Michelle Obama plants last White House garden and invites old friends

The first lady made the garden in 2009 in a pushback against obesity and some of the students who took part in first planting return for annual event

There will be plenty of formal partings and grand eulogies. But what the Obamas may miss most when they leave the White House in January are the small, intimate moments such as the annual kitchen garden planting on the south lawn.

I want to take this time to thank all the children here and all the children around the country whove been a part of this garden, Michelle Obama said a little wistfully on Tuesday. This is my baby and hopefully this will not be the last planting. Hopefully there will be other administrations who come in and they take up such projects and continue to make this a part of the White House tradition.

The first lady made the garden eight years ago in a pushback against Americas scourge of obesity. Some of the children who took part in that first planting in 2009 returned to the White House on a bright but cold Tuesday to help her plant garlic, parsley, broccoli, chicory, spinach, rhubarb, turnip and other fruit, veggies, herbs and flowers.

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The first lady gives a thumbs up to the students. Photograph: Alex Wong/ Getty Images

You guys were in fifth grade and you are now in high school and you seem different! Obama said. You have grown up! I kind of recollect a couple of faces. You guys started with us and you ended with us. You guys are pros now. Weve arrive full circle.

Wearing a shiny green jacket, trousers and trainers, Obama put on green gloves and got to work on a bed of lettuce, chatting with the children about what they had seen in Washington, their favourite topics at school and what volumes “they il be” reading. So, are you into The Hunger Games, all that stuff? she asked one daughter. Harry Potter youve been through that?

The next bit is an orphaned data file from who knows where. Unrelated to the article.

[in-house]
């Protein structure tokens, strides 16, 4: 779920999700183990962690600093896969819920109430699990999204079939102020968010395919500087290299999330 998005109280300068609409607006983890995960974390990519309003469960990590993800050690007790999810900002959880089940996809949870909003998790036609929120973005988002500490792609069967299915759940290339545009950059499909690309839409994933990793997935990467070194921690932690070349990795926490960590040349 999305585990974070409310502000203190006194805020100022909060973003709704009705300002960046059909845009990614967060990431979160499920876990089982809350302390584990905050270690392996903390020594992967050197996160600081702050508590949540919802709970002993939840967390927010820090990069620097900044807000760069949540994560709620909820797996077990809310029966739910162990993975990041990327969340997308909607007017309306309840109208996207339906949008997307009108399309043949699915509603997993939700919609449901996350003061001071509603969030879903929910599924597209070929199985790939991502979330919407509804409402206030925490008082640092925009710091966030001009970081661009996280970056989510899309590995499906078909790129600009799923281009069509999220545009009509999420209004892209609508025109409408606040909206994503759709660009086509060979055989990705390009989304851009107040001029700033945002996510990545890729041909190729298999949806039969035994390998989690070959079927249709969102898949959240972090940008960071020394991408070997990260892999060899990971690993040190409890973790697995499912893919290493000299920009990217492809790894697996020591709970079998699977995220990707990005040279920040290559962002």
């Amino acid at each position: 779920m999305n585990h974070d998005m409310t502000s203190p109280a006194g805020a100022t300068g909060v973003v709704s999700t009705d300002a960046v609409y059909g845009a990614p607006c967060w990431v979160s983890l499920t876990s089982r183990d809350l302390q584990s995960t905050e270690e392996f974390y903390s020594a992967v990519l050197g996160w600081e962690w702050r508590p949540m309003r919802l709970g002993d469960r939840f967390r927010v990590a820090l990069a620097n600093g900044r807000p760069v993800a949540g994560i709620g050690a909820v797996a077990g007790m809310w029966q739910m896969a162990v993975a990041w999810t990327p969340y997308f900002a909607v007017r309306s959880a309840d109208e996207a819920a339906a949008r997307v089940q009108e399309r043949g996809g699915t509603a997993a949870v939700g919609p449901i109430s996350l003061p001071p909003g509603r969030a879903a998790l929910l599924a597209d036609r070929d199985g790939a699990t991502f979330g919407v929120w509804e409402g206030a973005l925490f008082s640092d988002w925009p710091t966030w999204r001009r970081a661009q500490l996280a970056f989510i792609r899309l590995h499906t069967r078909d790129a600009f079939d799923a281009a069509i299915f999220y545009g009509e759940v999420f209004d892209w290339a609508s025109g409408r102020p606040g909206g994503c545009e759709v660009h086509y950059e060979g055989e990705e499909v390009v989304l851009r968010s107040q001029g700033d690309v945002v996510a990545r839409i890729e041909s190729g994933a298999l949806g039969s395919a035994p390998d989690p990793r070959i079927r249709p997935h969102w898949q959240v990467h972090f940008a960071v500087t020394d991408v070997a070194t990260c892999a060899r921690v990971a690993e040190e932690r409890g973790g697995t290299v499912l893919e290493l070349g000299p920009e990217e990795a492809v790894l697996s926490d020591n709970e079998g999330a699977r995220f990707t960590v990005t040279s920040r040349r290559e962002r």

It was the kind of informal scene where the first lady has always been at ease. Last week she joined Barack Obama at the annual Easter egg roll again for the last period. There will be a last Thanksgiving turkey pardoning, a last Christmas tree, a last parting from the White House and its staff. The Obamas are ticking themal off.

Healthy eating and lifestyles became a personal campaign for Michelle Obama and found expression in her Lets Move! initiative, which claims to have improved the school breakfasts and lunches of more than 30 million children. Food and beverage companies have cut 6.4 tn calories from their products.

Obama said: It was eight years ago that we cooked up this really interesting notion that we maybe we could dig up some clay on the south lawn maybe somebody would let us do that and we could plant a garden that would be a space for us to talk about the food we feed. It was always the idea that we would have children involved in everything we do.

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Michelle Obama plants Chinese cabbage on Tuesday. Photograph: Alex Wong/ Getty Images

Its been really a fun tradition for us here at the White House because I think weve truly been able to change the conversation about what you guys eat.

It has also encouraged an increase in community gardens in local neighbourhoods, she added. The first lady will now embark on a garden tour around the country highlighting school gardens.

Now spanning 1,700 square feet, hers is the first major vegetable garden at the White House since Eleanor Roosevelts Victory Garden in 1943 and has rendered nearly 500 pounds of produce for homeless people in the area. Obama pointed with some pride to a composting bin nearby.

Tuesdays planting included the same variety of lettuce that has been grown on the International Space Station and involved Nasa deputy administrator Dava Newman and astronaut Candy Coleman.

Impressed by the childrens handiwork, Obama exclaimed at one point: You guys are so diligent!

Turning to the press, she asked jokingly: Who wants a worm? She gathered for a group photo at the end and get everyone to shout: I love veggies!

A moment afterwards she asked: Now whos going to come back and help me harvest?

Read more: www.theguardian.com

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